the marimba of southern africa
In 1961, Robert Sibson established the Kwanongoma College of African Music in Bulawayo, which was to specialise in African music and teacher training in order to safeguard and promote the African music traditions of the people of Zimbabwe.
Sibson proposed for there to be an African instrument that could be used for instruction. After extensive consultation, it was decided that this instrument would be the marimba – a uniquely African instrument that wasn’t specifically linked to any indigenous group in Zimbabwe itself.
Development of the Zimbabwean marimba
Kwanongoma’s first marimbas were built by Nelson Jones in 1962, but these instruments didn’t work very well as the wood he used was far too soft. In the following year, Josiah Siyembe Mathe joined the college and began constructing marimbas based on the Selimba, an instrument used by the Lozi people of southwest Zambia. His Selimba was an 11-key instrument with gourd resonators, and from this he constructed a 13-key soprano, a tenor and a bass. He used Mukwa (Pterocarpus angolensis) for the keys, and eventually adopted PVC piping for the resonators, having tried bamboo unsuccessfully.
In 1966, Michael Bhule, Mathe’s successor, eventually built the first complete set of four as we know Kwanongoma marimba sets to be today – based on input from Alport Mhlanga, who become marimba instructor of the college that year. The set consisted of a soprano and a tenor in diatonic C-scale with added F#’s, a 9-key baritone, and an 8-key bass.
As the marimba had no inherent musical traditions, Mhlanga’s immediate task was to develop the musical repertoire of the instrument – and began composing as well as arranging traditional and contemporary songs on the marimbas which many bands around the world still play and perform today.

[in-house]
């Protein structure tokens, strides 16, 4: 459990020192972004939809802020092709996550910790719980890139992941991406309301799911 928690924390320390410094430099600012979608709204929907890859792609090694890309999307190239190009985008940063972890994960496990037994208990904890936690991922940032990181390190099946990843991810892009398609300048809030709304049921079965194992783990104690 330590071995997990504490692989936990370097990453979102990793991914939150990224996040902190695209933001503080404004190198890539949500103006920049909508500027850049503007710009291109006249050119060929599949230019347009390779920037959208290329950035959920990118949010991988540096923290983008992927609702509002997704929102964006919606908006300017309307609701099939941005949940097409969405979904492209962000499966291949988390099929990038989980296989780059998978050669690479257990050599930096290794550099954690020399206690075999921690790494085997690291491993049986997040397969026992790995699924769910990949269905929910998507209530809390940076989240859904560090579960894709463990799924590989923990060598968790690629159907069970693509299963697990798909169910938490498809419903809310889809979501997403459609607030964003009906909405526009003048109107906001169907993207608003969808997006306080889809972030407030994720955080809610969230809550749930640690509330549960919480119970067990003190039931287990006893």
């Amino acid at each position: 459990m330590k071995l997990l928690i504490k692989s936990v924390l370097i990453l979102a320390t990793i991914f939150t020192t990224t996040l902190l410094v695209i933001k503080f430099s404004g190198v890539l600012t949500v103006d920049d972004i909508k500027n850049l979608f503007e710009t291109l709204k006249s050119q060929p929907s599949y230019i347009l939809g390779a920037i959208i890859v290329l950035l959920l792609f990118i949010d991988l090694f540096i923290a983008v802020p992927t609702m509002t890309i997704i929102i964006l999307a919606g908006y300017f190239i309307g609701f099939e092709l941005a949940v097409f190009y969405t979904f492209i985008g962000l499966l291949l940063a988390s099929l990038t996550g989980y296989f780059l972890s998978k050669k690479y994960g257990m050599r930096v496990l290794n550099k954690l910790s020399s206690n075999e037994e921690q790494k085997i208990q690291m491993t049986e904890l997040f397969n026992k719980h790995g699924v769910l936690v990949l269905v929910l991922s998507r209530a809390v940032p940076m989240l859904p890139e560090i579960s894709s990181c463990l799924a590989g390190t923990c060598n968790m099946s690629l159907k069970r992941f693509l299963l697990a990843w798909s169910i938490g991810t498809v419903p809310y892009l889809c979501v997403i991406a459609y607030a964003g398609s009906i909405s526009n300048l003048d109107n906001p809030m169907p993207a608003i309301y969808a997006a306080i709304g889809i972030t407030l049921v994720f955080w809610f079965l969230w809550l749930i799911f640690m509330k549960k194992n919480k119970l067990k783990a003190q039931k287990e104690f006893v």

Zimbabwean Marimbas today
Out of the pioneering done at Kwanongoma arose three main types of Zimbabwean marimbas that we find today. Dumisani Maraire exported the early build with him to the United States in 1968 – which continues to be built with wooden frames, but with adjustments to the build of the resonators as well as the size of the bass, which is much larger and louder.
The second type, which is probably the most commonly found type of marimba outside of the USA was refined to its current state by Olof Axelsson, Alport Mhlanga and Elliot Ndlovu in the 1970s. The build was made to look and sound more traditional by introducing rounded, fibreglass resonators on the baritone and bass, and giving the resonators on the tenors and soprano a bark-like finish, as well as decorating the wooden keys with burn patterns. Eventually, for durability purposes, the wooden frames were replaced with steel ones.
The third type of marimba that came out of Kwanongoma were developed in the 1980s by Olof Axelsson, who was director of the college from 1972 to 1981. These marimbas, found in Sweden, USA and Zimbabwe, are based more closely on the Timbila of the Chopi people of Mozambique. The instruments are lightweight and, without stands, sit much lower to the ground, with aluminium resonators.
Marimba Around The World
What started in Bulawayo in the 1960s today resonates in many countries around Africa and the world at large. In Europe, there are bands and teachers in Iceland, France, Germany, Norway and of course here in the United Kingdom.
Minaar-Bailey, M. (2007). History of Zimbabwean Marimbas. Chaia Marimba Music Book 2, pg 15-20.
The Zimbabwean Marimba of Alport Mhlanga (2000), DVD, Canada